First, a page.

Thirdly, we need to walk in humility WITH our communities. I replace the word God here, with communities, not because I don’t believe in God (I do), but then Nanna and I used to talk, she would tell me that walking humbly with God means walking humbly with other people – with your community. It is worked out in the practice of every day life and being willing to interact with and be changed by the person you most look down on or despise. Nanna isn’t a fan of people getting too big for their boots. She sticks her tongue out at arrogance and blows raspberries at pride. She’s not into titles or pretensions. As a true elder, she knows humility and walks in it. I have learned so much from her and it has shaped so much of who I am and how I choose to spend my time. We must learn to sit with, be with, learn with and create the future with our communities. We don’t have the right to dream up plans and do them to people. Together with, is the kind of humble, mercy-loving, justice-acting way that we so badly need. Without those under-girding, foundational truths, we will never see true population health. Our guiding principles and undergirding culture will shape what we become together.

 

In a time of so much uncertainty and complexity, we do well to stop and draw on the wisdom of the elders. And so I offer that of my lovely Nanna – in all you do, make sure you act with justice, love with kindness and walk in humility with your community. 

Share This:

Share

Love and Kindness in Action

This latest podcast is a conversation with some incredible people from ‘The Well’ community, here in Morecambe Bay, talking about their own very personal journeys from addiction into recovery. Listen as they talk about hitting rock bottom, ego surrender, tough love, hard truth and transformative kindness and how in being with each other, they have learnt how to love themselves and walk into freedom. This is love and kindness in action and we can all learn from these truly beautiful human beings. Click on iTunes or Spotify links below and enjoy!

iTunes

spotify

Share This:

Share

Knife Attacks – Whose Crime Is It?

Tweet I find myself staring at the screen, unable to comprehend how utterly devastating it must be as a parent, to have a police officer knock on your door in the early hours of the morning, to be told that your darling child has been stabbed to death. My heart weeps for the senseless loss [Continue Reading …]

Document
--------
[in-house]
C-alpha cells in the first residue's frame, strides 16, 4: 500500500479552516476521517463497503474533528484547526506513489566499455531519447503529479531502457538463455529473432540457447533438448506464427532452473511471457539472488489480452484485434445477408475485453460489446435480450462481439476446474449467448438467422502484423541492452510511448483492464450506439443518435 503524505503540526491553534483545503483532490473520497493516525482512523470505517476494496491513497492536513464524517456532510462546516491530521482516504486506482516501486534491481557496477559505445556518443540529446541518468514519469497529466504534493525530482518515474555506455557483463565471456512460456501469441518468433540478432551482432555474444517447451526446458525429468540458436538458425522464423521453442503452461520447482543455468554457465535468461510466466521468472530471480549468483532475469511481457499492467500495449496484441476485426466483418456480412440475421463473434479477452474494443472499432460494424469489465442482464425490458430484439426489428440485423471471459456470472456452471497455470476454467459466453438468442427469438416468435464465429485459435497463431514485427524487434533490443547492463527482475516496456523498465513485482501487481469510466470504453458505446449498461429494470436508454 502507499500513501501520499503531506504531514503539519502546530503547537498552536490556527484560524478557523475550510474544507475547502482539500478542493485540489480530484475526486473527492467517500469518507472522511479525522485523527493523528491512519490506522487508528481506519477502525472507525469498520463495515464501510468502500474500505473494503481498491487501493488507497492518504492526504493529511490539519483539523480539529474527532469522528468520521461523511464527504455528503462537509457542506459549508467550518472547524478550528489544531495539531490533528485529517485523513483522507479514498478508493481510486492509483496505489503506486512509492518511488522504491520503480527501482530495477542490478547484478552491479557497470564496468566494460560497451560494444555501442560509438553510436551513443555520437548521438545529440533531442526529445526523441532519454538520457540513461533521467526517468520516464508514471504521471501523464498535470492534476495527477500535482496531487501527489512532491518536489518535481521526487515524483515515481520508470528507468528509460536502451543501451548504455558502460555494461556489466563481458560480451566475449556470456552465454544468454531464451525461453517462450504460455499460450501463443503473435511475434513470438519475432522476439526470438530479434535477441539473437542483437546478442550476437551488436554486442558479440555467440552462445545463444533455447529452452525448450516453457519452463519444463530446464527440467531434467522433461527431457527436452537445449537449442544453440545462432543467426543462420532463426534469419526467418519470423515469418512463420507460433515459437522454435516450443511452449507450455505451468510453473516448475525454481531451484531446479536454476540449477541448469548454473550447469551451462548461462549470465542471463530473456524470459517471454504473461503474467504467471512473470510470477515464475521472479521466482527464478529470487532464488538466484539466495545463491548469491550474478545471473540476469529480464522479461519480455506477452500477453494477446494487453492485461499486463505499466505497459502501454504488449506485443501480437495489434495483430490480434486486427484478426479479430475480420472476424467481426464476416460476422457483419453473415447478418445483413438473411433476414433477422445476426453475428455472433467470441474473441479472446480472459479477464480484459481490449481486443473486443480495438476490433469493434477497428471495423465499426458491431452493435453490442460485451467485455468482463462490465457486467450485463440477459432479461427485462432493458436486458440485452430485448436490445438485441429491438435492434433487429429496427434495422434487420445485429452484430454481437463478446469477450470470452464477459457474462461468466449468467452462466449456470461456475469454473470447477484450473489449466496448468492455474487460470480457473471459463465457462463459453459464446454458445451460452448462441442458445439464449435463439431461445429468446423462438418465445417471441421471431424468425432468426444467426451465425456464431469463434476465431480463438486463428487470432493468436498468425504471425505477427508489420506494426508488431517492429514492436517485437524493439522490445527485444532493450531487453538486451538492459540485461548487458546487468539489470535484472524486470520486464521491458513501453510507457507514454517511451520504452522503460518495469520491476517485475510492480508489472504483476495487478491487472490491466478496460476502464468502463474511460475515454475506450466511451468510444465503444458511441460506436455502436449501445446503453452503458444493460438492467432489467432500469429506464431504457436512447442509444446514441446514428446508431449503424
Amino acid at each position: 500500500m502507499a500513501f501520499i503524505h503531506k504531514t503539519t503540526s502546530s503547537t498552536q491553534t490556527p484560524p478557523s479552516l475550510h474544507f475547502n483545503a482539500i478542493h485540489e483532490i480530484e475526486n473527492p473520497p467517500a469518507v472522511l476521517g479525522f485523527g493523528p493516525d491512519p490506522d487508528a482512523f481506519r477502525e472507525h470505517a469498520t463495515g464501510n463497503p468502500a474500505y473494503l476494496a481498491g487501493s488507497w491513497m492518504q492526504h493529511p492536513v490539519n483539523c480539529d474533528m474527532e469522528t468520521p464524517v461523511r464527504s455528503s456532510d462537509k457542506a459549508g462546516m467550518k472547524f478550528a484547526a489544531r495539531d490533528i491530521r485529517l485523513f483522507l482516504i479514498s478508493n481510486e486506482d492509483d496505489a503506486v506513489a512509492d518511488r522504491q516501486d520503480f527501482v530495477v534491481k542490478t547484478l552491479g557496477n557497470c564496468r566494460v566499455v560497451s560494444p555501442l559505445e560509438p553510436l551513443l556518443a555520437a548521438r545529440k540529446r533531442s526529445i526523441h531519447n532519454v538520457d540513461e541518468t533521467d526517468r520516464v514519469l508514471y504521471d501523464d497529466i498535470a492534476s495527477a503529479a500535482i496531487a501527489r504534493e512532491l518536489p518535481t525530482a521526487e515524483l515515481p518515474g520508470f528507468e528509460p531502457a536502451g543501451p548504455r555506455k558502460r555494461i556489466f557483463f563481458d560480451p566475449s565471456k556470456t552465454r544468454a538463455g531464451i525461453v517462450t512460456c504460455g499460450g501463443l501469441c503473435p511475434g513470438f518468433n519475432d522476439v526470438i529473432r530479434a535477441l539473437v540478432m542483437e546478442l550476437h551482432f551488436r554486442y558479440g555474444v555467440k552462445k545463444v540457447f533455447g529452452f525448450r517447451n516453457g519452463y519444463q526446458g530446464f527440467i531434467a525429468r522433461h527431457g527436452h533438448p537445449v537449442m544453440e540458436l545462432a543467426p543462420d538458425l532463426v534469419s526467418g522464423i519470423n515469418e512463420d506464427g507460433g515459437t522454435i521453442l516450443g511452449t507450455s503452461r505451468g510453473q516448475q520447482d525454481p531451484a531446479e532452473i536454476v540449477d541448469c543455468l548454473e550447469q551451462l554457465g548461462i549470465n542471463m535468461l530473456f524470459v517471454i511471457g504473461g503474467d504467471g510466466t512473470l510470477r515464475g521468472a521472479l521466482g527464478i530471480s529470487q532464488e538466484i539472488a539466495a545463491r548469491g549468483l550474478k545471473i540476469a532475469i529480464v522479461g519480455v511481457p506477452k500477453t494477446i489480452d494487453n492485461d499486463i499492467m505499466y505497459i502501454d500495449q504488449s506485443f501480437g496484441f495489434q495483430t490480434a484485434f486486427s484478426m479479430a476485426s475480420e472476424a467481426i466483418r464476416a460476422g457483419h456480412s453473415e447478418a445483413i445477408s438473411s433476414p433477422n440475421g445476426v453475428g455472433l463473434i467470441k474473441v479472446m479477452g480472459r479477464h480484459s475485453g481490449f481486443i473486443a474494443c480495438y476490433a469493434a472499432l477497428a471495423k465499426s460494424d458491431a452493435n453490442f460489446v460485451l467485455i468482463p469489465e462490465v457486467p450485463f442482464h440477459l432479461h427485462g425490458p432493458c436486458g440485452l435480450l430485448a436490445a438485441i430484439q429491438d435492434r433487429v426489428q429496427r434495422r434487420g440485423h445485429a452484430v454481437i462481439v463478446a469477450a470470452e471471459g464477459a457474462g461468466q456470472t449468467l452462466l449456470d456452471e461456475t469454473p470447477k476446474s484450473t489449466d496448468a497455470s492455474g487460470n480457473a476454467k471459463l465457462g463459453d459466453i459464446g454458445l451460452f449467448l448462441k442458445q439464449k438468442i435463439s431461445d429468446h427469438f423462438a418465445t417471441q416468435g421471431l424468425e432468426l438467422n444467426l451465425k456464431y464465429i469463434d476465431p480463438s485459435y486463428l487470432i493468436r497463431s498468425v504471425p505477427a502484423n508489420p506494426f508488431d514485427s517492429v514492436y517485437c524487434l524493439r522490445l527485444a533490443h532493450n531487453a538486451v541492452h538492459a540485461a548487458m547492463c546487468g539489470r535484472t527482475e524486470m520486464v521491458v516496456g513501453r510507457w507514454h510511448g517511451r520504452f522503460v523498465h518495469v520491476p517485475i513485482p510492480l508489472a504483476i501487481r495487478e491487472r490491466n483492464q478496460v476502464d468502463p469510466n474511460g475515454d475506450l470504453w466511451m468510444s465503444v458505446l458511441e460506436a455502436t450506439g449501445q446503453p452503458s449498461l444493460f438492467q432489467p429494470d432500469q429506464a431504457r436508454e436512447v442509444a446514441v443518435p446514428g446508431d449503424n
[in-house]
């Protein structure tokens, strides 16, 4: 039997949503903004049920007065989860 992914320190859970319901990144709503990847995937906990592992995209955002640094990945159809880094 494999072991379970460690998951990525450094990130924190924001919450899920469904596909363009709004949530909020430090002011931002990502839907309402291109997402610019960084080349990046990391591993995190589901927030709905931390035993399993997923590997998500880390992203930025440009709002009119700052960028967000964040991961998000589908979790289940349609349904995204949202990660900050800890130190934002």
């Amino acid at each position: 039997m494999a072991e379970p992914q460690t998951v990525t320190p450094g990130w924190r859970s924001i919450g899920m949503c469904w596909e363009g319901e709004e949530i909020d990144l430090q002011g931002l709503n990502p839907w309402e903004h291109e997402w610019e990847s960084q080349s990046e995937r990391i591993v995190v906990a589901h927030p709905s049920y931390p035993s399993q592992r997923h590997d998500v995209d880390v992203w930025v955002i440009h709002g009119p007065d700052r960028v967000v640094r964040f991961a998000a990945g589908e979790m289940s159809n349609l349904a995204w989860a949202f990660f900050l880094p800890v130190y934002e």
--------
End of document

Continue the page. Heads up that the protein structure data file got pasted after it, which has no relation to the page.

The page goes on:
Share

Black Swans and Poverty

Tweet Here is a copy of the speech I recently gave at Morecambe Food Bank when Heidi Allen MP and Frank Field MP came to be with us and to listen to the community here in Morecambe Bay about our experiences of poverty. There were some incredibly moving testimonies from community commissioners of the poverty [Continue Reading …]

Share

A Vision for Population Health and Wellbeing – All Together We Can

Tweet If you haven’t yet had the chance to read the Kings Fund’s vision for population health (and it’s the kind of thing that interests you) then I would heartily recommend that you do so. (https://www.kingsfund.org.uk/publications/vision-population-health). It is a real ‘Tour de Force’ and deserves some significant consideration. I like it because it doesn’t hold [Continue Reading …]

Share

Choice and Responsibility

Tweet There is growing rhetoric in the media and within the NHS that the public needs to make better choices and take more responsibility for their own health. Who wouldn’t agree with that? Surely, we are the ones who ultimately choose what goes into our bodies – we choose our sugar intake and decide how [Continue Reading …]

Share

How Do We Build a City That Works For Everyone?

Tweet I recently hosted a couple of conversations for people in the city of Lancaster, UK, in which we explored this question together: “How Do We Build a City that Works for Everyone?” We framed the conversation (which we had using a ‘World Café’)from two current and important concepts. Firstly, the great work of Kate [Continue Reading …]

Share

Let The Children Play!

Tweet In The Guardian today, there is an article in which the Children’s Commissioner, Anne Longfield, is calling for more adventure playgrounds across the country, especially in our ‘poorer’ neighbourhoods. She believes we need more play schemes across the country for the long summer holidays which she argues are having a profoundly negative effect on [Continue Reading …]

Share

Building Healthy Towns and Regions

Tweet The other week, I was phoned by a BBC producer to ask if I would take part in a discussion on the Victoria Derbyshire show about how we can build healthy towns. It’s partly due to the work we’re doing here in Morecambe Bay with our communities around being more healthy and well, especially [Continue Reading …]

Share

The Morecambe Bay Mile A Day!

Tweet Every day in Morecambe Bay 2000 children aged 4-11 run a mile a day (how fantastic is that?!). Inspired initially by the story from Stirling, the word  is spreading and we now have another 3000 children starting across Lancashire. Our early data shows that there has been a dramatic improvement in the children’s health, [Continue Reading …]

Share